U.S. Ninth Circuit judges reject managers’ attack on California law but disputes keep surfacing over representation, commissions
Saunter down the street in Des Moines or Poughkeepsie and ask the first passer-by about who engages in the “procuring” business and be glad not to get a punch in the nose for asking about something that sounds like it’s part of the world’s oldest profession. But at least in Hollywood, and for especially for those in the entertainment industry, this practice—part art and part commerce—is so common that it should be legally plain and it is clearly understood, the U.S. Court of Appeals for the Ninth Circuit has declared.
The judges in the appellate court for the stars have upheld the dismissal of a suit by the National Conference of Personal Managers, a group aggravated by still controversial state statute(s) that they argue keeps clients from showing them the money—the California talent agencies act. The appellate judges concurred with a lower court ruling rejecting the managers’ claims, and finding that the act does not violate due process, equal protection, or free speech of talent managers in the entertainment industry.
The law says that only state-licensed agents may procure work for clients—the legions in Los Angeles of actors, directors, writers, and, yes, wannabes. The problem with the half-century old talent sections of the state labor code is that they also bar non-agents, including managers, attorneys, and the unlicensed from obtaining work for clients. This can and has created ned in the Biz, sparking significant protests before. The personal managers’ complaint provides a timely reminder that the griping about the act not only isn’t going away, it provides a recurring reason to keep re-examining the historic but also changing representation of talent in the Golden State.
Tussles over commissions
Look at the litigation it has spawned since state lawmakers passed the talent act in 1978, and one continual beef trails it through the years: Performers have persisted in relying on it as a way to stiff managers and lawyers for fees, critics say.
The act, optimally, sees Hollywood as a business in which actors, writers, and directors are served by a team that steers their lives, gets work for them, and negotiates their deals. In this system, managers deal with clients’ business and personal lives, keeping schedules and ensuring projects don’t conflict. Agents, in theory, have higher-level duties, getting talent into play, such as by arranging meetings between a writer and a studio executive who admires a given client’s work. As for entertainment attorneys, their role is to draft contracts, negotiate legal terms of any agreements, and ensure clients are legally protected. State law says none of these three roles should overlap; these individuals should all work for clients in a separate capacity.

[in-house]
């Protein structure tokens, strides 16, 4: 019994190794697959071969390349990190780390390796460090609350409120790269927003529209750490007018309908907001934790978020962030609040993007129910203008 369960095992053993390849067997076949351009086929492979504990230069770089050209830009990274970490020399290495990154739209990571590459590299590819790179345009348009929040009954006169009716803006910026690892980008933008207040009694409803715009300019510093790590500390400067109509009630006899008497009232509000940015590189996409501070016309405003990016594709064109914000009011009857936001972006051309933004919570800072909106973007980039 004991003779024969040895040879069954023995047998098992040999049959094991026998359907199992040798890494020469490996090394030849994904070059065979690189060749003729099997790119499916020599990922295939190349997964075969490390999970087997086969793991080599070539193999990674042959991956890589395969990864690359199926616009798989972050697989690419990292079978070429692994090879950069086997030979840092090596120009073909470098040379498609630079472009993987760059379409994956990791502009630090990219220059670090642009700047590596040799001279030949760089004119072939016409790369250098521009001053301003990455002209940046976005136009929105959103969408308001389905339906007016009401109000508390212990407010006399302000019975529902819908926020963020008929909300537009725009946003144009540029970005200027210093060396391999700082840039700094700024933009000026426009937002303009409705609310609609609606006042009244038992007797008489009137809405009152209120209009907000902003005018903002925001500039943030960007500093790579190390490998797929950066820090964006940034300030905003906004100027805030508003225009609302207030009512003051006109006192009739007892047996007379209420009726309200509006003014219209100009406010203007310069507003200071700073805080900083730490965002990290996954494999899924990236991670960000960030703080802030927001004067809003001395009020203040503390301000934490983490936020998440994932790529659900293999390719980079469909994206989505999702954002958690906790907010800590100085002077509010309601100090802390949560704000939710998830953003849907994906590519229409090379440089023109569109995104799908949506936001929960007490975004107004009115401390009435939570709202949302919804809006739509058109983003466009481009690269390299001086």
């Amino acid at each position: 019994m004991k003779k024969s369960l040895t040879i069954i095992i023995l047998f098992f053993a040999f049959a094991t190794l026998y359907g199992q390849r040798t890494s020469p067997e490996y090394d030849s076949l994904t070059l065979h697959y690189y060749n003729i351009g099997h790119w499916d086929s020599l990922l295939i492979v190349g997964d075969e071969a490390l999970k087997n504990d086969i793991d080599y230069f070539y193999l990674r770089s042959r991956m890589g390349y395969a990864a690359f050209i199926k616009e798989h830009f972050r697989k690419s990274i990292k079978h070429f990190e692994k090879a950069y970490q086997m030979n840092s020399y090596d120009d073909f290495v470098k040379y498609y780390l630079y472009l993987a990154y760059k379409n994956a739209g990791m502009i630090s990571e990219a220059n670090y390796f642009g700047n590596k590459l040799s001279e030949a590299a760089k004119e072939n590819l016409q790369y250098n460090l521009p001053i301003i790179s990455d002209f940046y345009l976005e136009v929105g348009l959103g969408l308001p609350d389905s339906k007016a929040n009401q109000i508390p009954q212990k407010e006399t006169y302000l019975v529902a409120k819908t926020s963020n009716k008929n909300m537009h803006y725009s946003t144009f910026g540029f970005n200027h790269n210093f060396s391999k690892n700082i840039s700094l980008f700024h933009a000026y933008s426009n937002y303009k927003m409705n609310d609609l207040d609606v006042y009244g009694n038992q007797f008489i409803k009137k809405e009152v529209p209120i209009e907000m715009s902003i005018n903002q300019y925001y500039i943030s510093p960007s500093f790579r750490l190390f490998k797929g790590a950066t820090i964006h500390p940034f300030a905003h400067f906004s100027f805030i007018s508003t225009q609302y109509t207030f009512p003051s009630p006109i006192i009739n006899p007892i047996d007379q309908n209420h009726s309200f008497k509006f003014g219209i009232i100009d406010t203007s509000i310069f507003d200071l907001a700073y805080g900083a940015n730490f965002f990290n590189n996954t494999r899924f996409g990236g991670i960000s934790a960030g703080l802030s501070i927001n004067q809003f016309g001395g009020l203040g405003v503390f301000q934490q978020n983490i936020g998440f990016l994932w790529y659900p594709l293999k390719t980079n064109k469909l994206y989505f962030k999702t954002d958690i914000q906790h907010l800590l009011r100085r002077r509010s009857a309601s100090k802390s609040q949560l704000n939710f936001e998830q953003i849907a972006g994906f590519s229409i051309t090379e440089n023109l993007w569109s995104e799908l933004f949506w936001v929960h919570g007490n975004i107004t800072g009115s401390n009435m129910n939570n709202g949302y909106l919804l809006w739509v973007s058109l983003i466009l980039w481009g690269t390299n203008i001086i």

But in a town where relationships are like platinum, who knows who, who gets who to meet whom, and who seals a deal—these roles blur. And in story as old as love breaking out in the Hollywood Hills, legal quarrels erupt when promising but struggling creatives appeal sufficiently to agents or managers, who then take a chance on them and bring them onto their client rosters. But once the talents see success, they fire their reps, moving around on Hollywood’s food chain—from manager to agent, agent to attorney, and attorney to manager. Clients then balk at paying their previous reps the commissions they say they earned.
The industry has watched the court battles of Rian Johnson, director of Star Wars: The Last Jedi, the latest episode in a blockbuster franchise. He recently fired Brian Dreyfuss, his longtime agent, who has sued over his claimed commissions on various projects, including a potentially hefty paycheck for Johnson’s Star Wars work. Johnson worked with Dreyfuss since 2002, when the director fired him asserting his rep “waved off” Lucasfilm’s interest in him for a project. Immediately after Dreyfuss was out, Johnson took the high-paying Star Wars gig. He argues that Dreyfuss is not a licensed agent, and, therefore, cannot collect a commission. Johnson also asserts that he improperly would be hit with commissions for his movie deal, with claims from the director’s guild, his agency, and Dreyfuss.
As the court sorts out Dreyfuss’ issues, this case and many others may leave more open than the appellate judges asserted in their personal managers’ ruling: Is procuring really so clear cut a legal matter in the entertainment business?